95% CI




random intercepts










Kansas City



Los Angeles









New York



San Francisco






St Louis






fixed effects



















linear model



neural network






seasonal naïve






Figure 13: Fixed-effects estimates of a multi-level gamma regression model of the forecast errors produced by different forecasting methods for Scenario 3 in different cities.

For Scenario 3, conditional R2R^{2} was 0.310.31 and marginal R2R^{2} was 0.040.04. 95% CIs for the fixed effects are shown in 13 and full results in Table 3.

Scenario 3


95% CI




random intercepts

Austin, Sector Baker



Chicago, 19th District



Detroit, 8th Precinct



Los Angeles, Devonshire Division



Louisville, Fifth Division



Memphis, Tillman Station



New York City, 34th Precinct



New York City, 67th Precinct



San Francisco, Northern Station



Seattle, Southwest Precinct



St Louis, District 6



Tucson, Division South



fixed effects
















linear model



neural network






seasonal naïve







Armstrong, J. S., & Grohman, M. C. (1972). A comparative study of methods for long-range market forecasting. Management Science, 19(2), 211–221.

Ashby, M. P. J. (2019). Studying crime and place with the crime open database. Research Data Journal for the Humanities and Social Sciences, 4(1), 65–80.

Ashby, M. P. J. (2020a). Changes in police calls for service during the early months of the 2020 coronavirus pandemic. Policing: A Journal of Policy and Practice, 14(4), 1054–1072.

Ashby, M. P. J. (2020b). Initial evidence on the relationship between the coronavirus pandemic and crime in the united states. Crime Science.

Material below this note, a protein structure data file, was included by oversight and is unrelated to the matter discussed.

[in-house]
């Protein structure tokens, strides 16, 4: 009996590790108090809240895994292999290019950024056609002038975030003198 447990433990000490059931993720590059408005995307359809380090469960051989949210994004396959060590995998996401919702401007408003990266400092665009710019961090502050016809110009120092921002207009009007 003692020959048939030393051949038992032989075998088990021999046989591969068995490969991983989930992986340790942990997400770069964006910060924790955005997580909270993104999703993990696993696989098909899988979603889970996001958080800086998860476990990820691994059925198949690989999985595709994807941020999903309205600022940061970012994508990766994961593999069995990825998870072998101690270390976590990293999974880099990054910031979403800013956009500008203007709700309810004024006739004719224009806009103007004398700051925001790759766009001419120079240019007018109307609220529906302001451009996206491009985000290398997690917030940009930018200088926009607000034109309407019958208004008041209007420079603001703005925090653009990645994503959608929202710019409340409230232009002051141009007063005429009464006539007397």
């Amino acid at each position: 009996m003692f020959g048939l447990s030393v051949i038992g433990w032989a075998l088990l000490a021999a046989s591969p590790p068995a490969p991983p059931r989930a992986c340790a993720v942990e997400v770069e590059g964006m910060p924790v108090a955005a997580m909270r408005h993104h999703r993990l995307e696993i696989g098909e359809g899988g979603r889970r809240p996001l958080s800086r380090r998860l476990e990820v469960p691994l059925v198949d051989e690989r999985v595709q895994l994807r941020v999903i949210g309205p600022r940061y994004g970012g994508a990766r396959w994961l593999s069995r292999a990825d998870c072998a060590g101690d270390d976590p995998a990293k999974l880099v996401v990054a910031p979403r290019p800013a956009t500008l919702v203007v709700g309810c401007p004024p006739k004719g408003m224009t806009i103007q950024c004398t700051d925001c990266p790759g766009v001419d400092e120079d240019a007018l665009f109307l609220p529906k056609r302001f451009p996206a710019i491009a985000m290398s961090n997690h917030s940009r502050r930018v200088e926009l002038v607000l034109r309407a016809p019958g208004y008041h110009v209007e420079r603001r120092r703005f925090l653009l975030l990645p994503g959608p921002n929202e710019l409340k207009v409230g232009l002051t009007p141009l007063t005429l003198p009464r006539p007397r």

Berk, R. (2011). Asymmetric loss functions for forecasting in criminal justice settings. Journal of Quantitative Criminology, 27(1), 107–123.

Blumstein, A., & Larson, R. (1969). Models of a total criminal justice system. Operations Research, 17(2), 199–232. Retrieved from

Box, G. E. P., & Jenkins, G. M. (1970). Time series analysis: Forecasting and control. San Francisco: Holden-Day.

Cleveland, R. B., Cleveland, W. S., McRae, J. E., & Terpenning, I. (1990). STL: A seasonal-trend decomposition procedure based on Loess. Journal of Official Statistics, 6(1), 3–73.

Cohen, J., & Gorr, W. L. (2005). Development of crime forecasting and mapping systems for use by police. 150.

Cohen, L. E., & Land, K. C. (1987). Age structure and crime: Symmetry versus asymmetry and the projection of crime rates through the 1990s. American Sociological Review, 52(2), 170–183. Retrieved from

Deadman, D. (2003). Forecasting residential burglary. International Journal of Forecasting, 19(4), 567–578.

Dhiri, S., Brand, S., Harries, R., & Price, R. (1999). Modelling and predicting property home office research studies. London: Home Office. Retrieved from

Ekblom, P. (2022). Facing the future: The role of horizon-scanning in helping security keep up with the changes to come. In M. Gill (Ed.), The handbook of security. Cham: Palgrave Macmillan.

Flaxman, S. R. (2014). A general approach to prediction and forecasting crime rates with gaussian processes. Heinz College working paper. Retrieved from

Fox, J. A., & Piquero, A. R. (2003). Deadly demographics: Population characteristics and forecasting homicide trends. Crime and Delinquency, 49(3), 339–359.